For the past couple of years, it has been my job to collect and record stories from the wonderful people who live and work in the Black Country. But this autumn, I’ve handed over the baton to a group of 10 year olds in a Stourbridge school. And judging by how good they are, I’ll soon be out of a job!
One of the aims of the Black Country Stories Project is to train a new generation of people to record oral history interviews. This year I decided to focus on the younger generation and over several weeks, taught two Year 6 classes the value of oral history and the skills to conduct their own interviews. They took to it with gusto and were soon interviewing with confidence. First they tackled their family and friends. For some children, it was the first time they had ever asked their grandparents about their jobs, where they worked, what they did and what had changed in the Black Country. One child wrote after his interview “I was so proud to ask granddad about his job”. Parents commented on how absorbed the children had been in the interviewing process.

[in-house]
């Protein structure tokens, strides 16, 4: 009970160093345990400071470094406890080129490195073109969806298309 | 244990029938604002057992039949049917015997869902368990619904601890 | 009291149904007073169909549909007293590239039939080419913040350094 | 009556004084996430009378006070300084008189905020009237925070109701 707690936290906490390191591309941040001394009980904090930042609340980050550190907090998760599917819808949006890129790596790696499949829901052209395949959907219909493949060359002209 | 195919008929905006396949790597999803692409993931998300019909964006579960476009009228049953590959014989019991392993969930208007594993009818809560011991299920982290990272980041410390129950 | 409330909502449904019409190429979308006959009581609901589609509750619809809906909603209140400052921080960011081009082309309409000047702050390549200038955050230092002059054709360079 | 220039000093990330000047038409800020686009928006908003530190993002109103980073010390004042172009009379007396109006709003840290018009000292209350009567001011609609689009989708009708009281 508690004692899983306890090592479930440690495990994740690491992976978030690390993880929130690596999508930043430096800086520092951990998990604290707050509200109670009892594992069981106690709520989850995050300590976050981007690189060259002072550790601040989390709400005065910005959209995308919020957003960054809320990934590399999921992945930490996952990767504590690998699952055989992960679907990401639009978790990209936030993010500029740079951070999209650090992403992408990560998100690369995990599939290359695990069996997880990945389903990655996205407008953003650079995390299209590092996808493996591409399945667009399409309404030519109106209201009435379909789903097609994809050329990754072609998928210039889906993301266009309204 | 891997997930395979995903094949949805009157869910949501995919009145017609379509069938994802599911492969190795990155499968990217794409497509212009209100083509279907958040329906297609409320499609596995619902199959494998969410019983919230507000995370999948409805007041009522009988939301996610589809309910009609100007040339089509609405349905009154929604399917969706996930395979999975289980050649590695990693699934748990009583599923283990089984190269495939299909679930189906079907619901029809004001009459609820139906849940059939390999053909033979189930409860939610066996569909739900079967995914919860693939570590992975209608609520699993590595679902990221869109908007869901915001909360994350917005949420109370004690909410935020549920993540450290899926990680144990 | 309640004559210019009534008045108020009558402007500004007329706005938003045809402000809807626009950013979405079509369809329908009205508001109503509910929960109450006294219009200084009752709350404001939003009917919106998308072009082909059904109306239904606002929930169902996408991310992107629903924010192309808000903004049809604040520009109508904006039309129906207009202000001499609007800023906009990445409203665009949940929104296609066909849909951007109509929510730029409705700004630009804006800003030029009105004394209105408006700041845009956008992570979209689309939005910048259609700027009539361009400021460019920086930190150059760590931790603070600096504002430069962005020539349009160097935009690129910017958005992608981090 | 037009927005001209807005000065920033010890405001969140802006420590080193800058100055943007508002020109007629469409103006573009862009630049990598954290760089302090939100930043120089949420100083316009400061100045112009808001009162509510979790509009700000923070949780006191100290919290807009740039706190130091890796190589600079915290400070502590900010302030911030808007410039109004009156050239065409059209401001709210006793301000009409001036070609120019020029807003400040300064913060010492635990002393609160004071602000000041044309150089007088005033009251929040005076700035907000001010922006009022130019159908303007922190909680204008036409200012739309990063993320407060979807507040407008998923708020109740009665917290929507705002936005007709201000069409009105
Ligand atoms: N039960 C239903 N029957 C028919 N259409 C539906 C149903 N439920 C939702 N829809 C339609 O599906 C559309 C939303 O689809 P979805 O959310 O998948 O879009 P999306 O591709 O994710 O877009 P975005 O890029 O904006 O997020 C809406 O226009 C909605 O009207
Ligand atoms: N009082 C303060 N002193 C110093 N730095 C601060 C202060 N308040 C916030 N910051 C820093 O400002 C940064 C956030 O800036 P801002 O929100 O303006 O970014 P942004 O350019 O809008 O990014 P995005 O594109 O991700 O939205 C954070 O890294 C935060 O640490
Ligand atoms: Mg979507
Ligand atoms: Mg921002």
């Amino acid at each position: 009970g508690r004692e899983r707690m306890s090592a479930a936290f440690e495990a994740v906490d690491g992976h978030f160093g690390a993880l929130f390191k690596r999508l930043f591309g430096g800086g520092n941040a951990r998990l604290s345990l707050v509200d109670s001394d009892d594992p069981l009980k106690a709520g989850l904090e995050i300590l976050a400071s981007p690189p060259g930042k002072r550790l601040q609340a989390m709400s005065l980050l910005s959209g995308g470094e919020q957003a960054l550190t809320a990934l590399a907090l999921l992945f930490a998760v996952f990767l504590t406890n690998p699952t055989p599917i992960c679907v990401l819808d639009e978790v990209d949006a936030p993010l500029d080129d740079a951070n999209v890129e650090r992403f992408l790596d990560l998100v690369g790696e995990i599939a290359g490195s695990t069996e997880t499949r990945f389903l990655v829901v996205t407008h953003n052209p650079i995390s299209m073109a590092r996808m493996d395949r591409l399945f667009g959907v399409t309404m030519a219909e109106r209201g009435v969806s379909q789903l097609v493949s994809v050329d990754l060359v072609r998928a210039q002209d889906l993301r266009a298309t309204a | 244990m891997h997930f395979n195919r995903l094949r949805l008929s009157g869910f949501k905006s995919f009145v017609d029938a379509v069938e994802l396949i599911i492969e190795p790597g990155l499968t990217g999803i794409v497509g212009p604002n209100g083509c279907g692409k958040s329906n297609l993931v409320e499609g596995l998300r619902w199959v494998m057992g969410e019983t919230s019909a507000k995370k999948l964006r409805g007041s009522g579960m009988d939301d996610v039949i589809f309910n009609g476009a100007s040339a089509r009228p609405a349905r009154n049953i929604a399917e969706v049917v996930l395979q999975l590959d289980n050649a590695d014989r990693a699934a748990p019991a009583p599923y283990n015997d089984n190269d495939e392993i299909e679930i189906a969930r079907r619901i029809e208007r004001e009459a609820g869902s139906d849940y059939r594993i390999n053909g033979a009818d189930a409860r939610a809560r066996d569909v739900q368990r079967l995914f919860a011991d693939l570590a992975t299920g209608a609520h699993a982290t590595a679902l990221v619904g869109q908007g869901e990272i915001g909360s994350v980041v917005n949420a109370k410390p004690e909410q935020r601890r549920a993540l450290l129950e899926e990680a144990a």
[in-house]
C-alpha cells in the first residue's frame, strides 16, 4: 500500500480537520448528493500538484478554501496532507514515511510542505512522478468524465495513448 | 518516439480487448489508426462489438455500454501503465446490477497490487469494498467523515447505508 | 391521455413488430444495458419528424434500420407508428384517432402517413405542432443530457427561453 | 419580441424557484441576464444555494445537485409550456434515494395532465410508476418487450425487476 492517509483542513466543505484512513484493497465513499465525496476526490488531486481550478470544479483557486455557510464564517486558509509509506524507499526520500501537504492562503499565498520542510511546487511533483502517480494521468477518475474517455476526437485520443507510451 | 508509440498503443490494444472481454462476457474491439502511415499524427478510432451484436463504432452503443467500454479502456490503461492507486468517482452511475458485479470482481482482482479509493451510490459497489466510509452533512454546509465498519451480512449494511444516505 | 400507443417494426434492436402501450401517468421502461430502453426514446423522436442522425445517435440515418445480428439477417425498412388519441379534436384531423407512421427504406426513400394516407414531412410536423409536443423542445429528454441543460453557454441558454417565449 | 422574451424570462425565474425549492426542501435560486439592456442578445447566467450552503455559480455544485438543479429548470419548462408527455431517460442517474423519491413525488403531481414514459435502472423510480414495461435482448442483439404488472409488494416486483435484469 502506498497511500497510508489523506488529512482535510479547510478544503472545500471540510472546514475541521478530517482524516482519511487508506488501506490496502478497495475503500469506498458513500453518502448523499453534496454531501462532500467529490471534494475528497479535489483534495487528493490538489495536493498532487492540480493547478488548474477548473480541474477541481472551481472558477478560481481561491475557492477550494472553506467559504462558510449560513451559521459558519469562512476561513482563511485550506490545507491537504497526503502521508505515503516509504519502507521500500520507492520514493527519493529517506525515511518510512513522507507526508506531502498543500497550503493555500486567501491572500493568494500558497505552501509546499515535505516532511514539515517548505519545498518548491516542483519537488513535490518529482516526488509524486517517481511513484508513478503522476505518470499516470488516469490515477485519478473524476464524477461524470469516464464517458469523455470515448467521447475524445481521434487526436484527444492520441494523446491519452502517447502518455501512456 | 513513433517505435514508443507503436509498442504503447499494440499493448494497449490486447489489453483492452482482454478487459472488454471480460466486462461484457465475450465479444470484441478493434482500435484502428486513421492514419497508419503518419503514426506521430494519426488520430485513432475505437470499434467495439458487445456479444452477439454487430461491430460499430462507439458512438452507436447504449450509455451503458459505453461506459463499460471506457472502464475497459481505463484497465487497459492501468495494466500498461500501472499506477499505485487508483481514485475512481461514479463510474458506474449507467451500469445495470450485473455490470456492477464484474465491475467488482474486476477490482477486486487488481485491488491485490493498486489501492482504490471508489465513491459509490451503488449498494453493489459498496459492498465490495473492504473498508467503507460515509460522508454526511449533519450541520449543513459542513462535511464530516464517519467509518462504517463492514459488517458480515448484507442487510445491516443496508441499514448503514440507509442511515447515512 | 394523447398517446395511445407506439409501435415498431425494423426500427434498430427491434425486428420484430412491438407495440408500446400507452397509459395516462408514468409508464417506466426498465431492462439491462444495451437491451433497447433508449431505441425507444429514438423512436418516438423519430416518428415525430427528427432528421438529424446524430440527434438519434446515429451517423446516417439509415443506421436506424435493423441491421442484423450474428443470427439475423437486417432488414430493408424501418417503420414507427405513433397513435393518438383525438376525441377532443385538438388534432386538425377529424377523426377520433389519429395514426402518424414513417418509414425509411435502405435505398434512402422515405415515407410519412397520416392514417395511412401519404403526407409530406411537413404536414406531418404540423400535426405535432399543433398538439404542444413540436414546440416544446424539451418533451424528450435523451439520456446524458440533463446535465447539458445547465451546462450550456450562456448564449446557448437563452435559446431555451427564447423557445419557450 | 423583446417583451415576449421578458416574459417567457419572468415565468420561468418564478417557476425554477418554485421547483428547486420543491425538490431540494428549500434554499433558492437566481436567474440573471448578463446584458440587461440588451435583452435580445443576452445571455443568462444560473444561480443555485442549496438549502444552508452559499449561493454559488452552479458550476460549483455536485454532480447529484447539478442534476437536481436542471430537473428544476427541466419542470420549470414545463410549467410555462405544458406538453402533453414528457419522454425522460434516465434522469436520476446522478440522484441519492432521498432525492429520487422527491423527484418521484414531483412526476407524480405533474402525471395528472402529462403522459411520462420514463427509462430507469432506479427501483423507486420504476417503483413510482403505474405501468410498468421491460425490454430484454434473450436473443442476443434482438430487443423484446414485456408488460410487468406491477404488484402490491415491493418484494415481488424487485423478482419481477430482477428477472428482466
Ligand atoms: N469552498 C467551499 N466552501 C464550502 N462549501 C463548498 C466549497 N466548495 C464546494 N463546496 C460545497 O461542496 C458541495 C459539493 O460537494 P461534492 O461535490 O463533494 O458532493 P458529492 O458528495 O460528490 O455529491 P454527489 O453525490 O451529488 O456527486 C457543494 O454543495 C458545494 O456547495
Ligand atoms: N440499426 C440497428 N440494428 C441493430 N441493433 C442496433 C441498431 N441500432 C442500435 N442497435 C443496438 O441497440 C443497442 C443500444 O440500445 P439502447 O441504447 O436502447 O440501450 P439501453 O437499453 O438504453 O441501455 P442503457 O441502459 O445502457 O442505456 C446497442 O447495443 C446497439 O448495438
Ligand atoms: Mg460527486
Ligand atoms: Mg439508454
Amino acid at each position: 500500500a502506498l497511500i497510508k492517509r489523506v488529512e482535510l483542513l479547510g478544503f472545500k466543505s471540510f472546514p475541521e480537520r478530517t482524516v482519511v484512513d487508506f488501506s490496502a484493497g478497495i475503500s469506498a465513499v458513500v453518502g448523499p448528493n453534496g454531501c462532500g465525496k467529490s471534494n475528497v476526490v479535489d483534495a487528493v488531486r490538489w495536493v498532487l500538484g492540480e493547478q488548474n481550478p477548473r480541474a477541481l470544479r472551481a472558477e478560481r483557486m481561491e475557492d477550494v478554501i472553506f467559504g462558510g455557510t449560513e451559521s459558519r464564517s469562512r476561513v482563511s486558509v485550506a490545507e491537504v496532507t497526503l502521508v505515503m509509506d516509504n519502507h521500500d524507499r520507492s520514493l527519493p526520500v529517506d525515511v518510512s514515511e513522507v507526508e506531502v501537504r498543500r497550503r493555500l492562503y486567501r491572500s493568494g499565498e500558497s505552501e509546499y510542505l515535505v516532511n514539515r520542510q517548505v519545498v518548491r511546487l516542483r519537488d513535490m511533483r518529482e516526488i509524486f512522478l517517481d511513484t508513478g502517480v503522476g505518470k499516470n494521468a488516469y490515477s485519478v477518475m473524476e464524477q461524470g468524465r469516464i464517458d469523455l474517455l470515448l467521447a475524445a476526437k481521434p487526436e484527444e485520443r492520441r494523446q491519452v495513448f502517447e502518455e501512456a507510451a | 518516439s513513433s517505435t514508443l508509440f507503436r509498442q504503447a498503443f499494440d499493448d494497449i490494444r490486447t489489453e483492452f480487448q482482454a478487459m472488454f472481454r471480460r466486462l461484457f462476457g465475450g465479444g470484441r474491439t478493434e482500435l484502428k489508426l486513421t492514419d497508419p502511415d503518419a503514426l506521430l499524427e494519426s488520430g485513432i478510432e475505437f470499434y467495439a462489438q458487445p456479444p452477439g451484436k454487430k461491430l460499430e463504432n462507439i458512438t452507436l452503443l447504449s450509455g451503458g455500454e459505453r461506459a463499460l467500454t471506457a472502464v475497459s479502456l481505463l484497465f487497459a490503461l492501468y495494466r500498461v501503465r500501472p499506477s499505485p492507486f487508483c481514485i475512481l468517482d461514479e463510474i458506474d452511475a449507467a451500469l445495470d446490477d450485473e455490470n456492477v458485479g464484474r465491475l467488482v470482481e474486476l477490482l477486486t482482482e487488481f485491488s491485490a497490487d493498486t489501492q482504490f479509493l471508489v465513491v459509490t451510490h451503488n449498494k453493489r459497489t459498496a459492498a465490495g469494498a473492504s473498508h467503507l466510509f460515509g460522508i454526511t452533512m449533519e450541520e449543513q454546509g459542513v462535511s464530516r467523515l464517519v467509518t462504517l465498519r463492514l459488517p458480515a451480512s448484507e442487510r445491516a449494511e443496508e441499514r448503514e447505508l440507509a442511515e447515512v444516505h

Next came a bigger challenge; to record an interview with someone they didn’t know. More than a dozen local people were brave enough to come into school and share their stories on two glorious mornings in December. The result has been a fascinating archive of material about Stourbridge’s glass industry, all created by the youngsters themselves.
It has been a privilege to watch this project unfold; the interest of the children, the delight of the interviewees, the rapport between the two generations and the surprise of the teachers at how brilliantly the children have risen to the challenge of becoming oral history interviewers. I hope other Black Country schools will take up the challenge.